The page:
In worst case, it will (further) decrease the focus on country music. My connections to country music promoters and labels are weaker than to other genres. The promotion platforms I use are having a lot of different releases, but are not too strong on the country music side. Ideally, I manage to connect to some US promotion platforms focusing on the genre to at least somehow close the gap. However, the music airplay and promotion in North America is much more commercialized (i.e. airplay for money) than here in Europe.

It will not impact the Songs of the Week, for example, though. The way I am creating this playlist is very different and uses promotion platforms and promotion mailings I receive.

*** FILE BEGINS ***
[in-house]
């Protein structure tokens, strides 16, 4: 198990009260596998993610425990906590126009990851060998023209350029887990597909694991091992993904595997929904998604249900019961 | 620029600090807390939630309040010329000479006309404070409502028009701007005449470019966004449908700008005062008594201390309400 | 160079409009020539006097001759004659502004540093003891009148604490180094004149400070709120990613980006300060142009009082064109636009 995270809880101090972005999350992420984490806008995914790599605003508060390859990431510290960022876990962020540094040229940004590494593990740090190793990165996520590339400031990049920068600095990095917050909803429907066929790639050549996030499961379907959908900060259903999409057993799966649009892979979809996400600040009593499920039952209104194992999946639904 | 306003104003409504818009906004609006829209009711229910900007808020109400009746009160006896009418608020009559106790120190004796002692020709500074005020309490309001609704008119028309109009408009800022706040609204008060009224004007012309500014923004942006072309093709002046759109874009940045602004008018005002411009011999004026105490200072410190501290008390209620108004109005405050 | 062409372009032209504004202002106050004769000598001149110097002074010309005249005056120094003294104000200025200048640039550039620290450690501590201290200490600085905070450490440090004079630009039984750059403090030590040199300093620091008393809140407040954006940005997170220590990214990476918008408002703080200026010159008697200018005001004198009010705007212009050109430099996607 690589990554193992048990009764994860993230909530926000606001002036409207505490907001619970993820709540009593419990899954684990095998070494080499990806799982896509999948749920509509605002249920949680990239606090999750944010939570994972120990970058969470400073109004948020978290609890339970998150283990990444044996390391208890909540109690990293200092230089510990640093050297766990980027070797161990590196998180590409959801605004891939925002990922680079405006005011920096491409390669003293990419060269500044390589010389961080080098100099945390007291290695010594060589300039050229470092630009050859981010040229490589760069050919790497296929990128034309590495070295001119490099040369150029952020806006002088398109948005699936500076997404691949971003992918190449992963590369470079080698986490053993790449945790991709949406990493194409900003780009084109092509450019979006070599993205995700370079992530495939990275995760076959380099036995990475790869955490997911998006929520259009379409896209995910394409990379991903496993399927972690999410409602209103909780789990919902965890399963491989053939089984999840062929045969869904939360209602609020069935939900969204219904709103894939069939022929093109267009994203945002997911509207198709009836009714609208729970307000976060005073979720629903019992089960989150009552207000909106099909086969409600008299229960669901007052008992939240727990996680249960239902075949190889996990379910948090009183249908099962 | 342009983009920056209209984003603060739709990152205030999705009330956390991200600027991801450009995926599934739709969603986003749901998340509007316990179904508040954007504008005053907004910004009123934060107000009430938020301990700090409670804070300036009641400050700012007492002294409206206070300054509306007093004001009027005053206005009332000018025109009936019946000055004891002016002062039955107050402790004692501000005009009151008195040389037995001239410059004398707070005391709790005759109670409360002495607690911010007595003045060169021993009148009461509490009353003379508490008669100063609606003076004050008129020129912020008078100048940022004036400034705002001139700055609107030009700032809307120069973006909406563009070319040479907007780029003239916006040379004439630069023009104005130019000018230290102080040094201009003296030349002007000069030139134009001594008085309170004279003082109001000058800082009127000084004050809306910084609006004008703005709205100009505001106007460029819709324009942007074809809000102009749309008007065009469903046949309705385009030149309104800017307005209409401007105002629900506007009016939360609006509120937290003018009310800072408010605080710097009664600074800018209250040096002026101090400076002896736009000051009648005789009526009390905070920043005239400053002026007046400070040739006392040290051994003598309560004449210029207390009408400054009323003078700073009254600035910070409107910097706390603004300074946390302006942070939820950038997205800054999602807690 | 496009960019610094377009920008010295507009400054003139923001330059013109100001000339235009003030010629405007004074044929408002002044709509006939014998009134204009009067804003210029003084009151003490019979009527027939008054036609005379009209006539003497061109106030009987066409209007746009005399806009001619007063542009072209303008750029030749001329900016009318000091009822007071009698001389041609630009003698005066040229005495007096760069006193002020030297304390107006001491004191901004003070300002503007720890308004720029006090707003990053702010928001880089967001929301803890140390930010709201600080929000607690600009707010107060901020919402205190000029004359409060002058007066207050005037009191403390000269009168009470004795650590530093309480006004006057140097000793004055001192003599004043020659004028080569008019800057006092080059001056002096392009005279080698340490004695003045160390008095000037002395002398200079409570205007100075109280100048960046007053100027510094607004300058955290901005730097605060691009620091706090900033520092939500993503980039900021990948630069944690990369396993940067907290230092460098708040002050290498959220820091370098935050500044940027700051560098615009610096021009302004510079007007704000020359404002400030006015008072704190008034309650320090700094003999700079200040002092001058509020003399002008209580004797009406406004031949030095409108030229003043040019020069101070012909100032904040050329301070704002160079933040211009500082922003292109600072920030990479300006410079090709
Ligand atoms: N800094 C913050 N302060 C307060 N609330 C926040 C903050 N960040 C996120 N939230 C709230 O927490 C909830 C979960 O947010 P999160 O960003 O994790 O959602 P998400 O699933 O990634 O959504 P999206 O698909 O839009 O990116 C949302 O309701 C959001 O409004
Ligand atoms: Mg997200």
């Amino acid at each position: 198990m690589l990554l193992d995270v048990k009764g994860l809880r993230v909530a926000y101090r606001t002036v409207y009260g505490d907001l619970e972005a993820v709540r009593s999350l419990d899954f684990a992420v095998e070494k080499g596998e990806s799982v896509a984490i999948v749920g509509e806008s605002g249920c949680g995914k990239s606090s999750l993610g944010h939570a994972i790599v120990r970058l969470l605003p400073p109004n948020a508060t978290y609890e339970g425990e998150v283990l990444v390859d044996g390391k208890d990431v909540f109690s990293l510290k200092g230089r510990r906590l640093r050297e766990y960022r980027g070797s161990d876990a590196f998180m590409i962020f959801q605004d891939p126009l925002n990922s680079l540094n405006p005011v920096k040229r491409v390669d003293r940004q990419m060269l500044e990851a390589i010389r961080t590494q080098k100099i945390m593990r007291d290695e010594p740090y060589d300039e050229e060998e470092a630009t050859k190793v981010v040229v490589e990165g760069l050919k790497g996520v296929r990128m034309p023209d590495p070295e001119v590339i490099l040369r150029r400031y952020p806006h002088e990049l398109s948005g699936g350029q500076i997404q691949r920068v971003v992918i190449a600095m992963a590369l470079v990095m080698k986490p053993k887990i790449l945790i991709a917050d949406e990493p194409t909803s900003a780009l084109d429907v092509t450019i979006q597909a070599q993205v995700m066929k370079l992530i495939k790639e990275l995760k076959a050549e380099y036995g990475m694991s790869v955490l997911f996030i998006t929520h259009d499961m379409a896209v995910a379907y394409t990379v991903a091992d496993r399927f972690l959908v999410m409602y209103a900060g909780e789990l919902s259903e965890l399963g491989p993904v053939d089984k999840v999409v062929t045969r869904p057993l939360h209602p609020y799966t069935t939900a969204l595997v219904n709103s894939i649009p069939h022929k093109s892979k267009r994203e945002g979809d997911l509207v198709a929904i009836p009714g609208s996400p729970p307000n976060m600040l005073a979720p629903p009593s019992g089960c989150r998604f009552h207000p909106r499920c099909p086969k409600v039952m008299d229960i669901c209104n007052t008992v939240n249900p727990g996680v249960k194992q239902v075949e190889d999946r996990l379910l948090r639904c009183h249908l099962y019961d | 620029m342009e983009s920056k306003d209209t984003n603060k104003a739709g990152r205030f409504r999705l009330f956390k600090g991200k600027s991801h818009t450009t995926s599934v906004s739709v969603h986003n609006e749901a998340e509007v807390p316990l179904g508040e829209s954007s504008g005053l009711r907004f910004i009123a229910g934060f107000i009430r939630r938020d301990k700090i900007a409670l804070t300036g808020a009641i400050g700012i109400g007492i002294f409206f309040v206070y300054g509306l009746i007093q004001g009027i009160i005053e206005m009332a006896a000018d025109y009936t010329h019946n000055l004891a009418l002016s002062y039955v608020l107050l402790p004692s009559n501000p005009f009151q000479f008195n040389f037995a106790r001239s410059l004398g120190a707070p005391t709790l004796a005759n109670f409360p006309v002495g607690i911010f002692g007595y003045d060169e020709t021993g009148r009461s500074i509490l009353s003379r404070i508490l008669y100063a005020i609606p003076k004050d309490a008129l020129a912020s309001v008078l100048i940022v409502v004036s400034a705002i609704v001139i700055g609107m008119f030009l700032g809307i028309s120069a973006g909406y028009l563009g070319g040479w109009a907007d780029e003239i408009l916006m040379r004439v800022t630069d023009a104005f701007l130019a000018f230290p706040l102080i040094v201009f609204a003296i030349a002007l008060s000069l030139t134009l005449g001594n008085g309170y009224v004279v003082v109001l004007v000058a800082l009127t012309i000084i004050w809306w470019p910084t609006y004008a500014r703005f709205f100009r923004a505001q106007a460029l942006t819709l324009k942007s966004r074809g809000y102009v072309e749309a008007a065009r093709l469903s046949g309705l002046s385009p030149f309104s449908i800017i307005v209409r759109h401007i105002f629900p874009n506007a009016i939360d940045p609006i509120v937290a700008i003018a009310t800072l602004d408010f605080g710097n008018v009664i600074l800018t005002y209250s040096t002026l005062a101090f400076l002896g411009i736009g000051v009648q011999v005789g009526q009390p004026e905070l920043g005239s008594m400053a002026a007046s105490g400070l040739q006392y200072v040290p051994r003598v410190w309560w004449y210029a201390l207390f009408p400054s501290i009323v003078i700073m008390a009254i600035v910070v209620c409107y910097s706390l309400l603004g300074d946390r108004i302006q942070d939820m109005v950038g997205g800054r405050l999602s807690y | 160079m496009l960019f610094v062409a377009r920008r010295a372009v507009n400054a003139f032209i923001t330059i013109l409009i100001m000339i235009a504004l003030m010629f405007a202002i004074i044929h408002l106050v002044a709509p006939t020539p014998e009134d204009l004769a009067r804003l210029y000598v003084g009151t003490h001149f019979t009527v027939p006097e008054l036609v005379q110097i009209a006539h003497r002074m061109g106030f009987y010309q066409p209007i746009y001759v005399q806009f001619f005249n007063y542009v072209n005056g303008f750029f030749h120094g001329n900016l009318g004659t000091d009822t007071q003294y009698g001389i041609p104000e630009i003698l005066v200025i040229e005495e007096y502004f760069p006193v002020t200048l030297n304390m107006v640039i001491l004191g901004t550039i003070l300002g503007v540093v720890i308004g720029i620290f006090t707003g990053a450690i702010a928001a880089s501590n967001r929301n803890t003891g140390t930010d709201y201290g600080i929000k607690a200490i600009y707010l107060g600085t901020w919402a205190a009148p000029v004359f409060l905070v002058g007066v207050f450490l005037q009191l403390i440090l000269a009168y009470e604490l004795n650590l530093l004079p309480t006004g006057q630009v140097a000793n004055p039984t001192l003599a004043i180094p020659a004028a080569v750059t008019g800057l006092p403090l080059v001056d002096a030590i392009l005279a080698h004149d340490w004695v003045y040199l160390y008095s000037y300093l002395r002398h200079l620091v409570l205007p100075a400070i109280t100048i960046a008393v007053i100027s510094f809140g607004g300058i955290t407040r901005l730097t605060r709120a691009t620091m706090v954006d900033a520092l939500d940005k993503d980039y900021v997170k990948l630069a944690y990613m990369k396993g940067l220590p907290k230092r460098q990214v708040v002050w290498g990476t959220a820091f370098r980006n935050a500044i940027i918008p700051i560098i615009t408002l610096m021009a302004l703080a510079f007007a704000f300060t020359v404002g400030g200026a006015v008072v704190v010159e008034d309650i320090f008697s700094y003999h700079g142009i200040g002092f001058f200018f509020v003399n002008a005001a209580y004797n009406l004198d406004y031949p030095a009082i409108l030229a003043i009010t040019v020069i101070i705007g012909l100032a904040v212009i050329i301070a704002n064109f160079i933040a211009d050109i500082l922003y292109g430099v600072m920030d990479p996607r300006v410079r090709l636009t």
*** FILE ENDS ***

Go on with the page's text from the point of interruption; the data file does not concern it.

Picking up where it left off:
Last, but not Least

Despite there was a lot of discussion on social media, esp. X / Twitter, I am sure that many of you did not even know I feel this example tells you to reflect about your consumption of music, but maybe also of other items in general. Nowadays, unbiased information is rare. In some occasions, it is hard to retrieve at all. did  great job in that regard for music lovers for over five years. I am thankful, but also scared that this short era is over. Thanks to Glenn McDonald for his effort. Hope there will be something similar very soon. Small artists and less popular genres deserve the chance to be listened to.


All “classic” blog posts

No reviews – just debating and certain topics – these are my “traditional” blog posts in the categories Just blogging, Just blogging on music and Sports Blogging:


Postings about

I sometimes write about the development of this blog, upgrades and other internal topics: